Scott Klusendorf, president of Life Training Institute, author of The Case for Life: Equipping Christians to Engage the Culture and coauthor of Stand for Life: Answering the Call, Making the Case, Saving Lives, writes:
By all means, preach a biblical view of human value. But students in local churches also need to know how to make an essential pro-life argument and convey it to non-Christians. The basic shape of that argument looks like this:
Premise #1: It is wrong to intentionally kill innocent human beings.
Premise #2: Abortion intentionally kills innocent human beings.
Conclusion: Therefore, abortion is morally wrong.
Pro-life advocates defend that argument with science and philosophy.
We argue from science that the unborn are distinct, living, and whole human beings. You didn’t come from an embryo; you once were an embryo.
We argue from philosophy that there is no relevant difference between you the embryo and you the adult that justifies killing you at that earlier stage of development. Differences of size, level of development, environment, and degree of dependency are not good reasons for saying you could be killed then but not now.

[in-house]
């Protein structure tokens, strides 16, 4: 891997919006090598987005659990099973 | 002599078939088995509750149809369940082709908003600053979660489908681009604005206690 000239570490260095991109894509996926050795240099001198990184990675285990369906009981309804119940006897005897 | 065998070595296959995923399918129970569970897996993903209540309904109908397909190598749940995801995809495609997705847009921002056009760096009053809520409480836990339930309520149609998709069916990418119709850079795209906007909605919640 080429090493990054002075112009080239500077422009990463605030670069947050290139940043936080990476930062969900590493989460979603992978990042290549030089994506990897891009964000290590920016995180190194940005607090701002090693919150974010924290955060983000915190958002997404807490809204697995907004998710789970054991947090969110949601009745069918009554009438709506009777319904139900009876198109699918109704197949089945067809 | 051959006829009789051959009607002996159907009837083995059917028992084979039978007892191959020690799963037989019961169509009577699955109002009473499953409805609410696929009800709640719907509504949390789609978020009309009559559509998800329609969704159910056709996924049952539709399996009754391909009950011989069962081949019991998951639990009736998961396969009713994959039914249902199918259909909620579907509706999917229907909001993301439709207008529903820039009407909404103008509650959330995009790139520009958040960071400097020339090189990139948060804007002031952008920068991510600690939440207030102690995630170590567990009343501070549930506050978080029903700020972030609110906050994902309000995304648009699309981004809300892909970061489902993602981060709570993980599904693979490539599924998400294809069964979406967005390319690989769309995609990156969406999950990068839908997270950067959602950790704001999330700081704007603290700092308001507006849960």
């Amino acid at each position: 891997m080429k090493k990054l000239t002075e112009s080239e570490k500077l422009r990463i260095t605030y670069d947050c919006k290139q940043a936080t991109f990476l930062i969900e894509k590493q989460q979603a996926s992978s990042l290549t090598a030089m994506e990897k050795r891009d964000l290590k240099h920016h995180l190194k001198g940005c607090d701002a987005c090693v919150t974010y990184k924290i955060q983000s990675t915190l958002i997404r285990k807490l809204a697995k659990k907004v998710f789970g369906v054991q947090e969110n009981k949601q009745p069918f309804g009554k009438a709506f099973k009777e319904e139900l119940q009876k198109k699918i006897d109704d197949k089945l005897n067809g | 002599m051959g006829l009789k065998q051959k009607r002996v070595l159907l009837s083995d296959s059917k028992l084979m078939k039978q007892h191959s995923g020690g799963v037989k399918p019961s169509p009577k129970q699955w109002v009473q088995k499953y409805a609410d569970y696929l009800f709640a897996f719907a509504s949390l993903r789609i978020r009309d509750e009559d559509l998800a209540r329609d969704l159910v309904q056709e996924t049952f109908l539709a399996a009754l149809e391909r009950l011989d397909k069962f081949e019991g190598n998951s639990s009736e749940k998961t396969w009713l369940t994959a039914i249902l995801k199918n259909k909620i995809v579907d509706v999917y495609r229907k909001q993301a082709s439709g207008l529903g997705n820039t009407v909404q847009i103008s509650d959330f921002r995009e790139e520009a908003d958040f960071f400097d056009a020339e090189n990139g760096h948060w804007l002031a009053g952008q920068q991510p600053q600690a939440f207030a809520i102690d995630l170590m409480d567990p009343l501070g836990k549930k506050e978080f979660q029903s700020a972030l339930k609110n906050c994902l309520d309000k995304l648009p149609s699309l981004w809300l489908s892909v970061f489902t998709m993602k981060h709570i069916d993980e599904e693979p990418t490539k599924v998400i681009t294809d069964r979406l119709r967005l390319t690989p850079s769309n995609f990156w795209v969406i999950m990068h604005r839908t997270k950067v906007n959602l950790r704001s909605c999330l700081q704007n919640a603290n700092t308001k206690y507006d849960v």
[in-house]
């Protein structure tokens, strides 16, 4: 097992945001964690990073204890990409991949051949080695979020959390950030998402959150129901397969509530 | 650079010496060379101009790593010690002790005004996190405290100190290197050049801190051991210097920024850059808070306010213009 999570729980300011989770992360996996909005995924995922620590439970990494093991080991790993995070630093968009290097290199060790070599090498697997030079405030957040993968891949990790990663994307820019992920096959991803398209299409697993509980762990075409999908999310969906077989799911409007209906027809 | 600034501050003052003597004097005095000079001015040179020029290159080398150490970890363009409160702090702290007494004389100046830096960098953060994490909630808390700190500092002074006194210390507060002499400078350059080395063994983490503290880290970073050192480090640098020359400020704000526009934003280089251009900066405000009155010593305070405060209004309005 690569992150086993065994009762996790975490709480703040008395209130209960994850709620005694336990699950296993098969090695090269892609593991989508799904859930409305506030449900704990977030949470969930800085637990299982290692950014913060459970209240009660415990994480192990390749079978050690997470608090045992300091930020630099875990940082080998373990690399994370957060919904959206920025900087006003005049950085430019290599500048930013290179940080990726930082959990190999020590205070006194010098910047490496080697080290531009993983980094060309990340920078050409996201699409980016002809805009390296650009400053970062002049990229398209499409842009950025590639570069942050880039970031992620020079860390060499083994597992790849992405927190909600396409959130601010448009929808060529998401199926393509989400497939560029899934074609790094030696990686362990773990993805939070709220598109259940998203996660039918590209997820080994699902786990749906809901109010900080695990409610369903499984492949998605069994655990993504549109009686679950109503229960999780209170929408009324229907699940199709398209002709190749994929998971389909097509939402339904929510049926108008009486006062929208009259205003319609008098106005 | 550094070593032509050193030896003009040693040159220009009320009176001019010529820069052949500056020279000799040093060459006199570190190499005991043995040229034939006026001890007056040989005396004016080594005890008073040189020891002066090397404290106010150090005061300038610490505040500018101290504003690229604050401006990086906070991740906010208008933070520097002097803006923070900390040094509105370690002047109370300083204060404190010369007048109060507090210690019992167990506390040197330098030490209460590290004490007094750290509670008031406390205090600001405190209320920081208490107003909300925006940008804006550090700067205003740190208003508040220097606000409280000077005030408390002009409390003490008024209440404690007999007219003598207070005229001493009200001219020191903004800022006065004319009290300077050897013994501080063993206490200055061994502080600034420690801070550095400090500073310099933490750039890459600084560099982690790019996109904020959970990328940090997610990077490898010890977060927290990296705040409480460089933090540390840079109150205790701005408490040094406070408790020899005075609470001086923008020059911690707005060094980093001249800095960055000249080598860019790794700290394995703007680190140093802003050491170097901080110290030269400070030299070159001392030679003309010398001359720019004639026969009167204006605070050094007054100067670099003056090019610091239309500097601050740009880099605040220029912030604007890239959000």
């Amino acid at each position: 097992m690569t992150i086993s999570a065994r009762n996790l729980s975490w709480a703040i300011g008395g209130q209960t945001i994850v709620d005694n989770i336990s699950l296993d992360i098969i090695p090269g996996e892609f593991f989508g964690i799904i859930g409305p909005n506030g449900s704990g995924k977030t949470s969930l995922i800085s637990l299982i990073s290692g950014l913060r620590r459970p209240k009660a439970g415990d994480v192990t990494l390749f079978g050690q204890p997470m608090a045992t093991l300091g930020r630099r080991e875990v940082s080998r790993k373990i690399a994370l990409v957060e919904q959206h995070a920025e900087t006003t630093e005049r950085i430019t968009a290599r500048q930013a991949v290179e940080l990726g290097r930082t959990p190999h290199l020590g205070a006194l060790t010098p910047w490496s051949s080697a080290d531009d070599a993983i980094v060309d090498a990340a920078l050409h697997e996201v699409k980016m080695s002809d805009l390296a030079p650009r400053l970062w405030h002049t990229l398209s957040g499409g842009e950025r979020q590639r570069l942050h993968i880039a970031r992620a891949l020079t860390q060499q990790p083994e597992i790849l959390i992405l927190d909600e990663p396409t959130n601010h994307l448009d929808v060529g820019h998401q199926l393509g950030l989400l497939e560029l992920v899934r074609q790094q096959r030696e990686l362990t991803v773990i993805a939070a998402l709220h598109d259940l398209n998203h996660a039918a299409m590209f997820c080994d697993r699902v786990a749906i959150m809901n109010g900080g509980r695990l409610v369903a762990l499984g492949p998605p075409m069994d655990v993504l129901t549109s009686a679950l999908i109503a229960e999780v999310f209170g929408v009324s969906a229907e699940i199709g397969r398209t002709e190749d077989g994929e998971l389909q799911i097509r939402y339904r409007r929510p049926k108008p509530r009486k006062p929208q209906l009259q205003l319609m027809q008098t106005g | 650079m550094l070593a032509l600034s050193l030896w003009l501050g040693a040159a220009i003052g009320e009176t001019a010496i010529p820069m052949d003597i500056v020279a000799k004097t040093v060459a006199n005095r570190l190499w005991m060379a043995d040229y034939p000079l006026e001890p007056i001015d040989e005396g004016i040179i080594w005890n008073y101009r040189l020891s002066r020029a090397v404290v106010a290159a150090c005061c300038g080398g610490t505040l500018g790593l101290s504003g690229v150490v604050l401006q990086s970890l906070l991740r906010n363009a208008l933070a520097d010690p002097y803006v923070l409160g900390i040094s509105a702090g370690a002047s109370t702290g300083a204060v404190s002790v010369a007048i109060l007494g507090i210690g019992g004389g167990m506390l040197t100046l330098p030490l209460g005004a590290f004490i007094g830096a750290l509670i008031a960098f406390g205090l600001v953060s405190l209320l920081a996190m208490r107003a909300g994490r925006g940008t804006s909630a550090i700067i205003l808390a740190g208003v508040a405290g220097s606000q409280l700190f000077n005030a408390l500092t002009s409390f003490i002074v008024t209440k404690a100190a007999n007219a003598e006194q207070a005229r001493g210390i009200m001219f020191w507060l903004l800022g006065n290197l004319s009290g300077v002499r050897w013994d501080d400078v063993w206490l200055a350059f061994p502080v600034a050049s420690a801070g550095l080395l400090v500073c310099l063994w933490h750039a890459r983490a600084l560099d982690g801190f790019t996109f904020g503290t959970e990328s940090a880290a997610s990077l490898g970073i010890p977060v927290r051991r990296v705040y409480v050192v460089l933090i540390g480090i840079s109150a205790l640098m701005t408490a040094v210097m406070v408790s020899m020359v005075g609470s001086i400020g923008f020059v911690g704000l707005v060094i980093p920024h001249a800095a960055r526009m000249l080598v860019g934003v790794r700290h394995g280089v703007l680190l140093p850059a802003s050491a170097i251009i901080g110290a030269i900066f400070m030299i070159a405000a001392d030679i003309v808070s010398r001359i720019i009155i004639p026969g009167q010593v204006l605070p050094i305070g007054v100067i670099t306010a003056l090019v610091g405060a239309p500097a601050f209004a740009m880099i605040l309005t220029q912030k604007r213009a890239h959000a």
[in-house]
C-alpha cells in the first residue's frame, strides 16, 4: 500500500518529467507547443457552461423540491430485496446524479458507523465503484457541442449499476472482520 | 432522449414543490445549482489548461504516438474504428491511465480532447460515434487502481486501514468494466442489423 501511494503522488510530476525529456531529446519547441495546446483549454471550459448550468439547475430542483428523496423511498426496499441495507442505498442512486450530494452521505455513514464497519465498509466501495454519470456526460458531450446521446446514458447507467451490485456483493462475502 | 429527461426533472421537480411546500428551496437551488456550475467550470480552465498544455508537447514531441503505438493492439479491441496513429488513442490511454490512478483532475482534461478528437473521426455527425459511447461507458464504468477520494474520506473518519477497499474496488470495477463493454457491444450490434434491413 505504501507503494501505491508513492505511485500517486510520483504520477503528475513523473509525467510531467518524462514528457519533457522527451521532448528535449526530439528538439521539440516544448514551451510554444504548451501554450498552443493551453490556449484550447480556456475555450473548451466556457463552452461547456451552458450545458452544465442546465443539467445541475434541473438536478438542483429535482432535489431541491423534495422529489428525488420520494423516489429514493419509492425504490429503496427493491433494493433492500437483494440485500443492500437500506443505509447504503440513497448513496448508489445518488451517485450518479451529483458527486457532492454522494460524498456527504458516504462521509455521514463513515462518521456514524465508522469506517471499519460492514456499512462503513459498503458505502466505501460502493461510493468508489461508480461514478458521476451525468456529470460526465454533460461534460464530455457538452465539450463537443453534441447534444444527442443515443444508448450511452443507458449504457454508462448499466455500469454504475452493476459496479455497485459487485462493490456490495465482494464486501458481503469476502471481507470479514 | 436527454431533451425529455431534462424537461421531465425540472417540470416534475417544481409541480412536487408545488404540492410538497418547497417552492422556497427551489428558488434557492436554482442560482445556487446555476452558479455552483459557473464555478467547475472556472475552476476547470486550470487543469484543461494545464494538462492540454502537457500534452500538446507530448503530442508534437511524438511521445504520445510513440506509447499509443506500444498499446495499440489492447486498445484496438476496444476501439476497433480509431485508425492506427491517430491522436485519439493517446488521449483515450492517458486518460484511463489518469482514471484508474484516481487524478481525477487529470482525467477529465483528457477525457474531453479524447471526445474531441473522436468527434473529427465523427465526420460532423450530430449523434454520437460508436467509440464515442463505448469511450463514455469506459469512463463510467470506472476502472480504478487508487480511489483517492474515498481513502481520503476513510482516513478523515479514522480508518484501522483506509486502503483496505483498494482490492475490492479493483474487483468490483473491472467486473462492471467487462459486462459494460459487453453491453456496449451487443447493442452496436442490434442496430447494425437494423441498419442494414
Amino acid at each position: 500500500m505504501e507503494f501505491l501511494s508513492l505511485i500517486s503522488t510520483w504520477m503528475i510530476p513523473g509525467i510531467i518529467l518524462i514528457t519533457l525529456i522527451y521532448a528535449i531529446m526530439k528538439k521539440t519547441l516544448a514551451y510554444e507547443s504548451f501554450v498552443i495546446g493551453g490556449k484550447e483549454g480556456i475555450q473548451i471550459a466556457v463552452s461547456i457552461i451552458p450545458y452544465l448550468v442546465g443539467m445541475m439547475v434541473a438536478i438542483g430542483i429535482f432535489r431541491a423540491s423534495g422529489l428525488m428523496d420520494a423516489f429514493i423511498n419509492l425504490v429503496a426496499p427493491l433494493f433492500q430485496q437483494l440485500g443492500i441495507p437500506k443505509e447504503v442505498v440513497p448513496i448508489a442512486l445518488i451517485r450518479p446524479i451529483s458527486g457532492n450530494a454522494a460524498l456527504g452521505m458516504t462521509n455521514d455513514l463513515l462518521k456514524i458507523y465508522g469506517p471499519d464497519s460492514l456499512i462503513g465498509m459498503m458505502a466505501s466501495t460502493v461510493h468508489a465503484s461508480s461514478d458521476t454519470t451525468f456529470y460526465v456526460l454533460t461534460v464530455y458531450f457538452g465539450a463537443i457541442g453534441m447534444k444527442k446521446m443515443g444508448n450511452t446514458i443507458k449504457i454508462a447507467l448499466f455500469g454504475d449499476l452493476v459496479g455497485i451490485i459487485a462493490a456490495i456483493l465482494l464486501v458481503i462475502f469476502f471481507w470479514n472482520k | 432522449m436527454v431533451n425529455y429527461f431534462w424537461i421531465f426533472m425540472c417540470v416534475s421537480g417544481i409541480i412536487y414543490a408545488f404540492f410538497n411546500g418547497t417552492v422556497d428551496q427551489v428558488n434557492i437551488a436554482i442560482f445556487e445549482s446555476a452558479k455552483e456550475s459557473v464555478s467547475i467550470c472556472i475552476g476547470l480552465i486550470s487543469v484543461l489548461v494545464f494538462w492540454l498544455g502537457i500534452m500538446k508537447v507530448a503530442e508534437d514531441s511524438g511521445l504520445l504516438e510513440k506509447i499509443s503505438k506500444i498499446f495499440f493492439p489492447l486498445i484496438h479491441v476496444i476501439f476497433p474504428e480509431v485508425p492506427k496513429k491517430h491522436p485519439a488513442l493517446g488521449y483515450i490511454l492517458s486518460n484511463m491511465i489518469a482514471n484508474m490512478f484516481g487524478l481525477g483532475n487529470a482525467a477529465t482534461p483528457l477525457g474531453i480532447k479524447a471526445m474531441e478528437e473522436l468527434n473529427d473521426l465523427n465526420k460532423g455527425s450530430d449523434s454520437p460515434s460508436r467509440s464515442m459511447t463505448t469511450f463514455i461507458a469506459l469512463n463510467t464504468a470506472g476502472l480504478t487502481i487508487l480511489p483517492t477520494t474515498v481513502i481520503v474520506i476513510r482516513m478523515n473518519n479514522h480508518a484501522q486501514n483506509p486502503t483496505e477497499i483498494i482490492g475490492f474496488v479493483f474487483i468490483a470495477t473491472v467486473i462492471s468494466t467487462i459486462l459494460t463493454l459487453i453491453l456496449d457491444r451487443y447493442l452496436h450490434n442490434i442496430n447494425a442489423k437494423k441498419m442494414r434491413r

Instead of arguing at a fever pitch, Christian students can be taught to ask thoughtful questions aimed at giving people something to think about. Two of my favorites are,
“Do you believe that each and every human being has an equal right to life, or do only some have it based on something none of us share equally?”
“If it’s wrong to hurt people because of skin color or gender, why is it okay to hurt them because they are smaller, less developed, or in a different location?”
The goal of asking is not dominance but thoughtful engagement.
You can read the whole thing here, which reflects on how hard it is to get this message even into Christian schools and why the pro-life movement shouldn’t be guilted into diverting resources away from focusing on abortion.